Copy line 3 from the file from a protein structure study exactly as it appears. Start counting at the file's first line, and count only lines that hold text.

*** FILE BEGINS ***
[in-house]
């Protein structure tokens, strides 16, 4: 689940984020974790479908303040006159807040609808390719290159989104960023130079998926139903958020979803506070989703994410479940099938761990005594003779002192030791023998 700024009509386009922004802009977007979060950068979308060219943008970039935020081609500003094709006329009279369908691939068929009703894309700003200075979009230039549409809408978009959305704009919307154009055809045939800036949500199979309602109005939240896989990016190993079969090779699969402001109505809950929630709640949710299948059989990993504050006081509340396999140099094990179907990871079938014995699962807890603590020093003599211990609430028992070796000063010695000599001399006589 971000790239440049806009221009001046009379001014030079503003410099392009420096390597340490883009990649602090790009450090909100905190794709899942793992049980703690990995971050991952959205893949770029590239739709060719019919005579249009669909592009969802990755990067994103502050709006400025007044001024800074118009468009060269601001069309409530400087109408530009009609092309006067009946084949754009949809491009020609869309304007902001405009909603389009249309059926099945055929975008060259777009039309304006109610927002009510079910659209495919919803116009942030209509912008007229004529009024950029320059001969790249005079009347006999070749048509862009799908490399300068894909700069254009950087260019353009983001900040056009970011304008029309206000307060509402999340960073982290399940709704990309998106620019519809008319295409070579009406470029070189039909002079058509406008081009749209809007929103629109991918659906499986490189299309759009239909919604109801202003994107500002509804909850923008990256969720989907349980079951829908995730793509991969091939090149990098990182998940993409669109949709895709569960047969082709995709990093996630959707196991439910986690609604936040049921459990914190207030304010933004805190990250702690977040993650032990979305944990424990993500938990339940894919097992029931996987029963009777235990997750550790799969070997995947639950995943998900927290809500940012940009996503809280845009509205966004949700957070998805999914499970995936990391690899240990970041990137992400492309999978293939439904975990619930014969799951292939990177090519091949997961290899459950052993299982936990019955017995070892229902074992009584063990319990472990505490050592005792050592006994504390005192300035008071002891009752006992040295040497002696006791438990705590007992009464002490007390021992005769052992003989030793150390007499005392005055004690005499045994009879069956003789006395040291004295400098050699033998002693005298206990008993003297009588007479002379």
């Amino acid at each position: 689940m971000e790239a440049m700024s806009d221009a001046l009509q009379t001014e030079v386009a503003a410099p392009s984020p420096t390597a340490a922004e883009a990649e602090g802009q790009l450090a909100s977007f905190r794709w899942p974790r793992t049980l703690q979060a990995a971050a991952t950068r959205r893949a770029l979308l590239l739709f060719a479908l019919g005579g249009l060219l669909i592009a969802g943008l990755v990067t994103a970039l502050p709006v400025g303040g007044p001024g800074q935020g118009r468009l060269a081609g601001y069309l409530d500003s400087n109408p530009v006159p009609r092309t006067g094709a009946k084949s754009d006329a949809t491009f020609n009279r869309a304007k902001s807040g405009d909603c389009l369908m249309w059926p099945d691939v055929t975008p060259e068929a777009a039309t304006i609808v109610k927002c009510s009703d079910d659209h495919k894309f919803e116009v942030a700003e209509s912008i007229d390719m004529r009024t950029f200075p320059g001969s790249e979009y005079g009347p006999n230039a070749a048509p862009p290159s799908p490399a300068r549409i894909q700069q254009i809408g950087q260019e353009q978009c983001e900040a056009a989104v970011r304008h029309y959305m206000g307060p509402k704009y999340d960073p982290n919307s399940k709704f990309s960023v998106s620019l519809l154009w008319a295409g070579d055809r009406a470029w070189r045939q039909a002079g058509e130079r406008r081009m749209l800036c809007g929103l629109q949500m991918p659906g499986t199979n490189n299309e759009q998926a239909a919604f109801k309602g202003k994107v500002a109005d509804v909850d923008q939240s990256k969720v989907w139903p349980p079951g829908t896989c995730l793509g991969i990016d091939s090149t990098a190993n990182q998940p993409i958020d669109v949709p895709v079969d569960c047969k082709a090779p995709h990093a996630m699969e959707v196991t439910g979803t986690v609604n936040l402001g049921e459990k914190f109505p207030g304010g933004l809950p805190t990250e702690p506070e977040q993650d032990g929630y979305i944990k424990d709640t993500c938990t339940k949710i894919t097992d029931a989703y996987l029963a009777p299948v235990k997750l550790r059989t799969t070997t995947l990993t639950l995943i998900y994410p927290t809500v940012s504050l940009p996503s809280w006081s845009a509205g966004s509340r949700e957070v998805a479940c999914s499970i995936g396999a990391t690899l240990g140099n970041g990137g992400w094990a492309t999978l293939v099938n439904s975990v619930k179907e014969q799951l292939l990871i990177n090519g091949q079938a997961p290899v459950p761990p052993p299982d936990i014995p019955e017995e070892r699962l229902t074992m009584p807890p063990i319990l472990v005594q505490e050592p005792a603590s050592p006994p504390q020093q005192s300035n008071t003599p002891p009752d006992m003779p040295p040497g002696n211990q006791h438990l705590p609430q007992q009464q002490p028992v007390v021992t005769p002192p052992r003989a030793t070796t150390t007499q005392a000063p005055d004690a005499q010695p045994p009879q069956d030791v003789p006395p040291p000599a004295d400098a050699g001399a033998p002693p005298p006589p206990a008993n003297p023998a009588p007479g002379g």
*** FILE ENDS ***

């Amino acid at each position: 689940m971000e790239a440049m700024s806009d221009a001046l009509q009379t001014e030079v386009a503003a410099p392009s984020p420096t390597a340490a922004e883009a990649e602090g802009q790009l450090a909100s977007f905190r794709w899942p974790r793992t049980l703690q979060a990995a971050a991952t950068r959205r893949a770029l979308l590239l739709f060719a479908l019919g005579g249009l060219l669909i592009a969802g943008l990755v990067t994103a970039l502050p709006v400025g303040g007044p001024g800074q935020g118009r468009l060269a081609g601001y069309l409530d500003s400087n109408p530009v006159p009609r092309t006067g094709a009946k084949s754009d006329a949809t491009f020609n009279r869309a304007k902001s807040g405009d909603c389009l369908m249309w059926p099945d691939v055929t975008p060259e068929a777009a039309t304006i609808v109610k927002c009510s009703d079910d659209h495919k894309f919803e116009v942030a700003e209509s912008i007229d390719m004529r009024t950029f200075p320059g001969s790249e979009y005079g009347p006999n230039a070749a048509p862009p290159s799908p490399a300068r549409i894909q700069q254009i809408g950087q260019e353009q978009c983001e900040a056009a989104v970011r304008h029309y959305m206000g307060p509402k704009y999340d960073p982290n919307s399940k709704f990309s960023v998106s620019l519809l154009w008319a295409g070579d055809r009406a470029w070189r045939q039909a002079g058509e130079r406008r081009m749209l800036c809007g929103l629109q949500m991918p659906g499986t199979n490189n299309e759009q998926a239909a919604f109801k309602g202003k994107v500002a109005d509804v909850d923008q939240s990256k969720v989907w139903p349980p079951g829908t896989c995730l793509g991969i990016d091939s090149t990098a190993n990182q998940p993409i958020d669109v949709p895709v079969d569960c047969k082709a090779p995709h990093a996630m699969e959707v196991t439910g979803t986690v609604n936040l402001g049921e459990k914190f109505p207030g304010g933004l809950p805190t990250e702690p506070e977040q993650d032990g929630y979305i944990k424990d709640t993500c938990t339940k949710i894919t097992d029931a989703y996987l029963a009777p299948v235990k997750l550790r059989t799969t070997t995947l990993t639950l995943i998900y994410p927290t809500v940012s504050l940009p996503s809280w006081s845009a509205g966004s509340r949700e957070v998805a479940c999914s499970i995936g396999a990391t690899l240990g140099n970041g990137g992400w094990a492309t999978l293939v099938n439904s975990v619930k179907e014969q799951l292939l990871i990177n090519g091949q079938a997961p290899v459950p761990p052993p299982d936990i014995p019955e017995e070892r699962l229902t074992m009584p807890p063990i319990l472990v005594q505490e050592p005792a603590s050592p006994p504390q020093q005192s300035n008071t003599p002891p009752d006992m003779p040295p040497g002696n211990q006791h438990l705590p609430q007992q009464q002490p028992v007390v021992t005769p002192p052992r003989a030793t070796t150390t007499q005392a000063p005055d004690a005499q010695p045994p009879q069956d030791v003789p006395p040291p000599a004295d400098a050699g001399a033998p002693p005298p006589p206990a008993n003297p023998a009588p007479g002379g």